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Volume 14 • Number 1 • Spring-Summer 2022

Mary Lewis

Hula Girl

For years she had the place of honor on the dusty dashboard of our old Saturn wagon, the one with a bad muffler and 200,000 miles. Her left arm fell off weeks ago and lay next to her in the grime. But one day I decided to wash the car and went as far as wiping things down inside, so I needed to move her. Duct taped by her feet to the dash, it was more a peel than a lift, but she did come up, shedding yellow filaments of her “grass” skirt, so many I made a decision, she would no longer be allowed to shed on the newly cleaned car. I tucked the arm into the glove compartment and placed her on the steps up to the garage door, so Clark would see her, realize I wasn’t dumping her, just changing locations. Hoping he would agree to let her be in yet another location, the garbage can.

It was not to be. When he discovered her there, and I explained about her shedding, he was OK with the expulsion from the Saturn, but wanted to know where her arm was. In the glove compartment I said, feeling pretty good I could tell him that. This is a matter of trust. I never throw out something of his, even dislocated limbs.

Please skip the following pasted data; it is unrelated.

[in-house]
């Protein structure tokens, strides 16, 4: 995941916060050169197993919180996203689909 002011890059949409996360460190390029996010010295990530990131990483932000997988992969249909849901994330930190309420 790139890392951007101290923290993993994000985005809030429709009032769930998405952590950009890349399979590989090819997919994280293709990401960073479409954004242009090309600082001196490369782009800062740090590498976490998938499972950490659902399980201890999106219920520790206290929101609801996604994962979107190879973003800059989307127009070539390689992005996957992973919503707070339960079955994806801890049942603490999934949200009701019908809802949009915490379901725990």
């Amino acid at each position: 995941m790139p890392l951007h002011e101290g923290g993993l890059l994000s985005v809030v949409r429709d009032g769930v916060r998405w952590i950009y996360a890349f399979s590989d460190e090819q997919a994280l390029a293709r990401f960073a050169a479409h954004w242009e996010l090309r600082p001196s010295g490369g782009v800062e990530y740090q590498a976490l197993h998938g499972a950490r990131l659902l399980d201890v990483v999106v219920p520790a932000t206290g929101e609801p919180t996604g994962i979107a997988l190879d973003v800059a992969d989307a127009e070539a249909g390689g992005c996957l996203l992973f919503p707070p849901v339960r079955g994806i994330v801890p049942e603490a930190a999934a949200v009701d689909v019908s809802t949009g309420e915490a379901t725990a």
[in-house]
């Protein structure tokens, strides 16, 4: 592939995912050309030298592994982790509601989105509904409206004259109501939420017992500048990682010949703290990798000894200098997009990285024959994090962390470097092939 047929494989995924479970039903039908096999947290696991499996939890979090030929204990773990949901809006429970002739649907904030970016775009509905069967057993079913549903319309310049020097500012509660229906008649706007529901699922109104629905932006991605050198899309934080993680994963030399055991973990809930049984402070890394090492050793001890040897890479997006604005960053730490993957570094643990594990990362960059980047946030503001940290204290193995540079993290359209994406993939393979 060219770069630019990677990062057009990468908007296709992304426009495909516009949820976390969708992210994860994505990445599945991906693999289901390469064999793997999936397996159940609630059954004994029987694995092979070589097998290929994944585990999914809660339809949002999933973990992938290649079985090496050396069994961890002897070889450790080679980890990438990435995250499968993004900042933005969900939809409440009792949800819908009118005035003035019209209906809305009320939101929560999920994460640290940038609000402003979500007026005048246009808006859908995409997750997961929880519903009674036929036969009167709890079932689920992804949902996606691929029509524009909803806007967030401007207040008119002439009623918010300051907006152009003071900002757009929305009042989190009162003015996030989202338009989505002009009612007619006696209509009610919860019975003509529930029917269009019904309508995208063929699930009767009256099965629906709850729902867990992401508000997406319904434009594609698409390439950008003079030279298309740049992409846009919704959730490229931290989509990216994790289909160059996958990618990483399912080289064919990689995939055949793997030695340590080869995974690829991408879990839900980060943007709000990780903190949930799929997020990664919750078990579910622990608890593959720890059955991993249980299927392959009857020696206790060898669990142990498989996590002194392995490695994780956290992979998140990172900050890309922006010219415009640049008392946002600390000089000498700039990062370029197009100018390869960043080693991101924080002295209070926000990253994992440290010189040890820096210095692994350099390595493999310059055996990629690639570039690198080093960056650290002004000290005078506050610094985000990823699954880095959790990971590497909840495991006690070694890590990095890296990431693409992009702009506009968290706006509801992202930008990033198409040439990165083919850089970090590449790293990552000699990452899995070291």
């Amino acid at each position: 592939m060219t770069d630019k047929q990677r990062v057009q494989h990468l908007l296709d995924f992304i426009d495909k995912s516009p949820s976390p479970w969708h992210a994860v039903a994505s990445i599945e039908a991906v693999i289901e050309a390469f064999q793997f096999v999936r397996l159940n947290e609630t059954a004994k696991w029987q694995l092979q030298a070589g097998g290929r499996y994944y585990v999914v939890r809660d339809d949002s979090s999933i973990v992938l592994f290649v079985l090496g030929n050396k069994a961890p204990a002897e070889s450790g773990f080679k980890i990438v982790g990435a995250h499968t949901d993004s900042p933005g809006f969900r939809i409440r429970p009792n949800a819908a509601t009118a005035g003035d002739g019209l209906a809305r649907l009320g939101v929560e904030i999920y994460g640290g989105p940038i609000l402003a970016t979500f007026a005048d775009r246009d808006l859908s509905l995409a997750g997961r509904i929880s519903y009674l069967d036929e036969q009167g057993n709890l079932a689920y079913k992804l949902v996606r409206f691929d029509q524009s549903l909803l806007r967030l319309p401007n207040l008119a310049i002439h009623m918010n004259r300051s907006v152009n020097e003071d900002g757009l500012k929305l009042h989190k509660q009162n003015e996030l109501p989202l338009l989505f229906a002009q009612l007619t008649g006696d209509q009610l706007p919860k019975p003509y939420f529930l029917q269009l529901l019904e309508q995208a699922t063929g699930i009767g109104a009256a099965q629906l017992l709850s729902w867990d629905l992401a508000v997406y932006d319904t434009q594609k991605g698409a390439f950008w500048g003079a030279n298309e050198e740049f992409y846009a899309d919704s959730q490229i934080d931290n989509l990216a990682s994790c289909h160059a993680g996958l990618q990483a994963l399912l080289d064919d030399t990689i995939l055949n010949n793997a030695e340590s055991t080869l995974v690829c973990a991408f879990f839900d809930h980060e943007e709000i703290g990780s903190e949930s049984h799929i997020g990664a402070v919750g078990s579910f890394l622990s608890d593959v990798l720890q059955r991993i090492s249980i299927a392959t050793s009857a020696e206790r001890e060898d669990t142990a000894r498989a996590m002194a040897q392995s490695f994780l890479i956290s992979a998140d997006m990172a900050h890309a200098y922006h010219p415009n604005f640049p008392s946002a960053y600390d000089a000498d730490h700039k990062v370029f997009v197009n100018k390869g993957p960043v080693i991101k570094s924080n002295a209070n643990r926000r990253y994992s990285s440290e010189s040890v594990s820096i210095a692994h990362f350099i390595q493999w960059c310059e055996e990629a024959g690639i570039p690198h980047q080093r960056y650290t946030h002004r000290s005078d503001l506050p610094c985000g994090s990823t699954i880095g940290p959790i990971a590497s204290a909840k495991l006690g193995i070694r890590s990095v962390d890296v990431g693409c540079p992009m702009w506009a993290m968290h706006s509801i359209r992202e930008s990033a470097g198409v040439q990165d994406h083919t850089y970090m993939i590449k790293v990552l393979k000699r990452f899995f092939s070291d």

I thought he’d put her in the garage or the basement, but this afternoon there she was on the kitchen table, for me to see every day, not just when I’m in the car. She’s still shedding.

Mary Lewis has published stories and essays in journals including Superstition Review, The Woven Tale Press, r.kv.r.y. quarterly, Persimmon Tree, The Spadina Literary Review, Toasted Cheese, RiverSedge, Lost Lake Folk Opera Magazine, Trapeze, Valley Voice, Wapsipinicon Almanac, and a story collection, Frank Walsh’s Kitchen and Other Stories. She has an MFA in creative writing from Augsburg University. She also has an MS in Ecology from the University of Minnesota, and taught for many years in the Biology Department of Luther College in Decorah, Iowa.